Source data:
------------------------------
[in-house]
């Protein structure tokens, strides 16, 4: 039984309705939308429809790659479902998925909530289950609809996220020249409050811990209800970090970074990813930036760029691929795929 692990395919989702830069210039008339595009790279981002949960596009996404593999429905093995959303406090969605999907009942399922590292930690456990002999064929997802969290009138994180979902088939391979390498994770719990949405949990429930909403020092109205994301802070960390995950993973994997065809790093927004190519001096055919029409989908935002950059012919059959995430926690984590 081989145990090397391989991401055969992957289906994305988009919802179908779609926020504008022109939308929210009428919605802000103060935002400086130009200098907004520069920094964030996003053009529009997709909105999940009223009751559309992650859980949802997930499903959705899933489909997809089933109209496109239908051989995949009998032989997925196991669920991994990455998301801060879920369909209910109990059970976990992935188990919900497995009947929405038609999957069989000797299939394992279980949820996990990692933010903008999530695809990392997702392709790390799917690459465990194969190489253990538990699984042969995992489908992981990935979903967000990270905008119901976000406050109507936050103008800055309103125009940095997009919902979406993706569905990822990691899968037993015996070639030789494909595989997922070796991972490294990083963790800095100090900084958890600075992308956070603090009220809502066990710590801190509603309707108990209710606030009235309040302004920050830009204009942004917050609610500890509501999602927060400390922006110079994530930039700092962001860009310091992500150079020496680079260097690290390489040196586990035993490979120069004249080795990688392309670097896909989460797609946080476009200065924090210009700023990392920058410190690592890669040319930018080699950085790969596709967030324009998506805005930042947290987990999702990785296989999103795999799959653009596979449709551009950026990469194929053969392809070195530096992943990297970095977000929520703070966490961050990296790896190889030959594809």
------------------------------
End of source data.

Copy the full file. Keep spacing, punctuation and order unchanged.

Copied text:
[in-house]
């Protein structure tokens, strides 16, 4: 039984309705939308429809790659479902998925909530289950609809996220020249409050811990209800970090970074990813930036760029691929795929 692990395919989702830069210039008339595009790279981002949960596009996404593999429905093995959303406090969605999907009942399922590292930690456990002999064929997802969290009138994180979902088939391979390498994770719990949405949990429930909403020092109205994301802070960390995950993973994997065809790093927004190519001096055919029409989908935002950059012919059959995430926690984590 081989145990090397391989991401055969992957289906994305988009919802179908779609926020504008022109939308929210009428919605802000103060935002400086130009200098907004520069920094964030996003053009529009997709909105999940009223009751559309992650859980949802997930499903959705899933489909997809089933109209496109239908051989995949009998032989997925196991669920991994990455998301801060879920369909209910109990059970976990992935188990919900497995009947929405038609999957069989000797299939394992279980949820996990990692933010903008999530695809990392997702392709790390799917690459465990194969190489253990538990699984042969995992489908992981990935979903967000990270905008119901976000406050109507936050103008800055309103125009940095997009919902979406993706569905990822990691899968037993015996070639030789494909595989997922070796991972490294990083963790800095100090900084958890600075992308956070603090009220809502066990710590801190509603309707108990209710606030009235309040302004920050830009204009942004917050609610500890509501999602927060400390922006110079994530930039700092962001860009310091992500150079020496680079260097690290390489040196586990035993490979120069004249080795990688392309670097896909989460797609946080476009200065924090210009700023990392920058410190690592890669040319930018080699950085790969596709967030324009998506805005930042947290987990999702990785296989999103795999799959653009596979449709551009950026990469194929053969392809070195530096992943990297970095977000929520703070966490961050990296790896190889030959594809």